Duke Ellington: Anatomy Of A Murder

Ellington's score for the courtroom drama with a jazz-loving lawyer is exciting in parts but mostly lightweight and detached from the action

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This is yet another CD reissue of Ellington’s score and soundtrack performance of the music he and Strayhorn composed for Otto Preminger’s ground-breaking 1959 courtroom drama. It starred James Stewart as a jazz-loving country lawyer along with Lee Remick, George C Scott and Ben Gazzara.

Handsomely packaged, the CD has an informative essay on both the film and the score by Richard Pete, but does not include either the perceptive analysis of the score by Wynton Marsalis or Phil Schaap’s discussion of the main themes of the movie in an earlier compilation.

In the film, Duke himself (as “Pie Eye”) appears briefly playing piano alongside Stewart, while Cat Anderson, Johnny Hodges and Clark Terry are briefly seen and heard to advantage. Duke is given only two lines to speak (these to Stewart): “Hey, you’re not splittin’ the scene man? I mean you’re not cuttin’ out?”

As for the music itself (both the soundtrack and later studio recreations and additions are included on this disc), the verdict has to be that it is a bit of a ragbag. The exciting opening salvo from the orchestra on Anatomy Of A Murder, followed by the haunting and recurring themes of Flirtibird, Happy Anatomy and Almost Cried are the highlights. The remaining numbers can best be described as pleasantly light-weight; some tracks run for barely two minutes. And as Terry Teachout observes: ”On the rare occasions when music is heard in a dialogue scene, it gives the impression of having little to do with the action it accompanies.”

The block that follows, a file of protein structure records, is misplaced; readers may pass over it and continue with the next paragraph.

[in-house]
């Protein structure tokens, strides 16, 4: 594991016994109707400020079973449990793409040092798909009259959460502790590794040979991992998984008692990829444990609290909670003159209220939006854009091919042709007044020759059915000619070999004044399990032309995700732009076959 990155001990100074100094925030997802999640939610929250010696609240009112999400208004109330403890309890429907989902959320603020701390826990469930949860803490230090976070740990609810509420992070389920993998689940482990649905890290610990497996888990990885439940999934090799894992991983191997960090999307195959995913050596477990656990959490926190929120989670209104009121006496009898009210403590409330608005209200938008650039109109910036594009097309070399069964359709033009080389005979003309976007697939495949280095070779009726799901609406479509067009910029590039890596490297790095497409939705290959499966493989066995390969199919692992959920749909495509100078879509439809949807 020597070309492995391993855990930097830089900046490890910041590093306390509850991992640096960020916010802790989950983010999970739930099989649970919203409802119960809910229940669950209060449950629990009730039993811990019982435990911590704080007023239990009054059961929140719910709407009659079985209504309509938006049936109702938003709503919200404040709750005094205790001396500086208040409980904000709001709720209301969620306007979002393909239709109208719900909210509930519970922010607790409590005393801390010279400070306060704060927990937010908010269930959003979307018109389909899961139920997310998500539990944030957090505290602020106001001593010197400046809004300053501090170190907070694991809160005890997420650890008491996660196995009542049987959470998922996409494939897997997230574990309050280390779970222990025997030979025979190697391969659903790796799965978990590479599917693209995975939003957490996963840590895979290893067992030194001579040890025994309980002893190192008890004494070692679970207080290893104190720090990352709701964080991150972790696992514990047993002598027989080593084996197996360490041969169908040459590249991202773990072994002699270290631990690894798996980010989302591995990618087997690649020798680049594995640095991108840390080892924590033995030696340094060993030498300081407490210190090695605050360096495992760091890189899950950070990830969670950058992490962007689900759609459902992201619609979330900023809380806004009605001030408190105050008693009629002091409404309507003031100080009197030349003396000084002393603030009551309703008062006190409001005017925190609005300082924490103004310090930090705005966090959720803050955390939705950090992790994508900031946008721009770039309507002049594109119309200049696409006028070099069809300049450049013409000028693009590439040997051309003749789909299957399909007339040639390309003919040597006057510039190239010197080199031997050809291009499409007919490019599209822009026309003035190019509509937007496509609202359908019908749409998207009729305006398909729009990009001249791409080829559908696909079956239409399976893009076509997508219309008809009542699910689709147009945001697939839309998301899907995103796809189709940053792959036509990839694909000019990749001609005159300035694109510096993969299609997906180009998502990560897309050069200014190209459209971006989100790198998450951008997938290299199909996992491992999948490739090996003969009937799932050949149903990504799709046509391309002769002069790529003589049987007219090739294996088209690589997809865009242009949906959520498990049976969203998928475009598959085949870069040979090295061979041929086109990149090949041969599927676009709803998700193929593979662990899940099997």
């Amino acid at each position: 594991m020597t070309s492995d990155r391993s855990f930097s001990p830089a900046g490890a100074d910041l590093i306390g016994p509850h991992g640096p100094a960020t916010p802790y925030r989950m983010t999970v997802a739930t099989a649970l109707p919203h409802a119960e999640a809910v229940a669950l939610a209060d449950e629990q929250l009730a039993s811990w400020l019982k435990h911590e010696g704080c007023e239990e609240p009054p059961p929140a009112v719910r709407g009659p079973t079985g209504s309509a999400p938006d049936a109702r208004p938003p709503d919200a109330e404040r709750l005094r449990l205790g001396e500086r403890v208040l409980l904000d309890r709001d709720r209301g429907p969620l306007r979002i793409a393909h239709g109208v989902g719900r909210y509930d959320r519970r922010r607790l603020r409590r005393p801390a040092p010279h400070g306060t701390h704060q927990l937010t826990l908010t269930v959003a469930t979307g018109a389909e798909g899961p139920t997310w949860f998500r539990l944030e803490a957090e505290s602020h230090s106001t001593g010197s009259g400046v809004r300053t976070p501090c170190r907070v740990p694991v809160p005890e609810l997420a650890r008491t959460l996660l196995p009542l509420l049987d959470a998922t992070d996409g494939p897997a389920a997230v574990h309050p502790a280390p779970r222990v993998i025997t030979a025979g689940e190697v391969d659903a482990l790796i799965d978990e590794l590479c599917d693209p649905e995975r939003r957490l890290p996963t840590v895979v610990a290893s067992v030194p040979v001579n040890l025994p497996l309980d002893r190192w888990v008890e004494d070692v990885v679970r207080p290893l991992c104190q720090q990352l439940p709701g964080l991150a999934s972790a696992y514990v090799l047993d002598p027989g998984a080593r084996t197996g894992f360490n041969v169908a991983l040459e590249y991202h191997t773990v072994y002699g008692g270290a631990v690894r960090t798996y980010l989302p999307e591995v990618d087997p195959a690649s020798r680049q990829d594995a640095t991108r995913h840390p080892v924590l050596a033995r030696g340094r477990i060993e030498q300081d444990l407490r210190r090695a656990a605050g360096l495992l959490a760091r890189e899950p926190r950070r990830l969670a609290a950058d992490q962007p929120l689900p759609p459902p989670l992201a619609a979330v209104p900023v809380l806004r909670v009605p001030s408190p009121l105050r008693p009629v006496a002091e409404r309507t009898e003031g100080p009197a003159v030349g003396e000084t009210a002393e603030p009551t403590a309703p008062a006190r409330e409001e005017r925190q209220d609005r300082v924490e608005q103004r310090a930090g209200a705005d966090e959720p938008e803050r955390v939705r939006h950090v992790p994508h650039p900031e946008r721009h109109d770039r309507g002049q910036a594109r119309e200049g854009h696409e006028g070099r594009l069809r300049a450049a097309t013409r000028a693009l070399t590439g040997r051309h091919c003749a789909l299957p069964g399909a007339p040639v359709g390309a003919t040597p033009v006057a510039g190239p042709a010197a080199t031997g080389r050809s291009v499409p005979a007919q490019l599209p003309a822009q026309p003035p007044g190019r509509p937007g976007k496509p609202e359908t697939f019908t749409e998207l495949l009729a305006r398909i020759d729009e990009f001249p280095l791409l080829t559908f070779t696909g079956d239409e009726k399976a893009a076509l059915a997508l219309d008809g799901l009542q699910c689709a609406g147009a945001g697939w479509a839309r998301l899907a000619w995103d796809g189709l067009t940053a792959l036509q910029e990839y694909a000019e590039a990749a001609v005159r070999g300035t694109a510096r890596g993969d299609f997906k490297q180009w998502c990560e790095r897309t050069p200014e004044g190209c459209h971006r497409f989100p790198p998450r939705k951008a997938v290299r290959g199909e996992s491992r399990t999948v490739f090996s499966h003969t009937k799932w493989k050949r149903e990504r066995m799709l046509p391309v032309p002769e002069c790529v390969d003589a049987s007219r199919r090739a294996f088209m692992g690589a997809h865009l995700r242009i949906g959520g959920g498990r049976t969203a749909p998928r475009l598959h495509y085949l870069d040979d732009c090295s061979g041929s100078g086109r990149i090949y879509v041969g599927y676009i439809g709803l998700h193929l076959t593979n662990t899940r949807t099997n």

AOAM is hardly, then, vintage Ellington. It was his first movie score, of which he said “I never thought it would earn an academy award because it really hadn’t an outstanding melody to hold on to.” Nevertheless, it’s still one for Ducal completists and/or card-carrying Premingerians.


Discography
Main Title And Anatomy Of A Murder; Flirtibird; Way Early Subtone; Hero To Zero; Low Key Lightly; Happy Anatomy#1; Midnight Indigo; Almost Cried; Sunswept Sunday; Grace Valse; Happy Anatomy#2; Haupe; Upper And Outest; Anatomy Of A Murder (stereo single); Merrily Rolling Along (aka Hero To Zero)/Sunswept Sunday; Beer Garden; Happy Anatomy #3; Polly (aka Grace Valse, Haupe, Lowe Key Lightly, Midnight Indigo); Polly; Happy Anatomy #4 (Dixieland version); More Blues; Almost Cried (aka Flirtibird); Anatomy Of A Murder (à la Guy Lombardo); Anatomy Of A Murder (mono single in stereo); The Grand Finale (rehearsal sequence); Anatomy Of A Murder (aka Upper And Outest, later studio version) (79.40)
Ellington (p); Billy Strayhorn (p & celeste); Clark Terry, Cat Anderson, Harold “Shorty” Baker, Ray Nance (t, vn, v); Quentin Jackson, Britt Woodman, John Sanders (tb); Jimmy Hamilton (cl, ts); Russell Procope (as, cl); Johnny Hodges (as, ss); Paul Gonsalves (ts); Harry Carney (bar, bcl, cl); Jimmy Woode (b); Jimmy Johnson (d). Los Angeles, 29 May & 1-2 June 1959.
Ellington (p); Anderson, Cootie Williams, Herbie Jones, Paul Serrano (t); Lawrence Brown, Chuck Connors, Buster Cooper (tb); Hamilton (cl, ts); Procope (as, cl); Hodges (as); Gonsalves (ts); Carney (bar, cl, bcl); John Lamb (b); Sam Woodyard (d). Chicago, 20 May 1965.
Soundtrack Factory 606373